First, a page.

Excellent articles by two teacher union general secretaries, criticised the Tories` education policies and emphasised how "cutting funding for schools and colleges" is, quite simply, the "wrong approach" (Morning Star,14/09/15). What is absolutely clear, also, is that there is now a very serious "teacher recruitment crisis".
With the problem of teacher shortage exacerbating, does not the government`s reluctance to act simply suggest that it doesn`t care, especially as the emphasis on extending its "academies programme" not only increases the likelihood of more unqualified staff being appointed, but also of more schools being forced to academise because of below-average examination results?
Considering a newly-qualified teacher faces the prospect of a maximum, though not guaranteed, 1% annual pay rise on the £22,244 salary, which works out after tax, national insurance and student loan repayment, at around £340 a week, it is not difficult to understand why postgraduates are not being attracted by a teaching career. Add into the mix the fact that the government is also unwilling to prevent private rents rising to whatever level greedy landlords desire, or to reduce the teachers` workload, now standing for many at 60 hours a week, and it becomes even easier to comprehend. Government initiatives, syllabus reforms and new targets all continue unabated, making the current situation even worse.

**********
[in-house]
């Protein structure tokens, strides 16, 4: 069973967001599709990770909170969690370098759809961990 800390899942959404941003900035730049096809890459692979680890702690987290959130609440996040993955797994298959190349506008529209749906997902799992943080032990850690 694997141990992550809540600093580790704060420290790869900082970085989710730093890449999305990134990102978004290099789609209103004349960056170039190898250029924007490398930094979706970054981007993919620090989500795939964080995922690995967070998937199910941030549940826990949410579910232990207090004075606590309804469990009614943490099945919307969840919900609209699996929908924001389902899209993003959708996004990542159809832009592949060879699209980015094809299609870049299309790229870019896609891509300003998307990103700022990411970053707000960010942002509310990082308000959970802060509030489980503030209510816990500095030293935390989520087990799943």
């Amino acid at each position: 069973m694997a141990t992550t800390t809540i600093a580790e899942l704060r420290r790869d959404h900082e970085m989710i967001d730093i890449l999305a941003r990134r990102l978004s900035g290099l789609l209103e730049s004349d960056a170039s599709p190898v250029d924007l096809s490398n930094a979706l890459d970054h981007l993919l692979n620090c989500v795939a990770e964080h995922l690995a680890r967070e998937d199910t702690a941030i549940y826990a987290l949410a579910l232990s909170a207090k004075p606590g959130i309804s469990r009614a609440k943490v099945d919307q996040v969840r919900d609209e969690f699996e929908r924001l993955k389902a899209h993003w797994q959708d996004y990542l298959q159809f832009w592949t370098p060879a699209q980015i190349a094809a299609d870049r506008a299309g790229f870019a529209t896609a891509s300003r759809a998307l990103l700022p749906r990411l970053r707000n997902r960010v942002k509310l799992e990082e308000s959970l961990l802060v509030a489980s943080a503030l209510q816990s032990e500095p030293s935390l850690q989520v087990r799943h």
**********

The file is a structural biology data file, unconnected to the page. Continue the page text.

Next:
It`s clearly not just that teachers deserve credit for the great job that most do, but that unadulterated praise is needed, and their opinions valued. The government should stop, immediately, taking advice from privately and Oxbridge educated "thinktankees" about what`s best for state schools.
The current situation, with huge recruitment and retention problems, can only get worse, unless there are immediate announcements about financial incentives, workload reductions and increased status for teachers. Sadly, what is far more likely is industrial action by teachers, and who can blame them?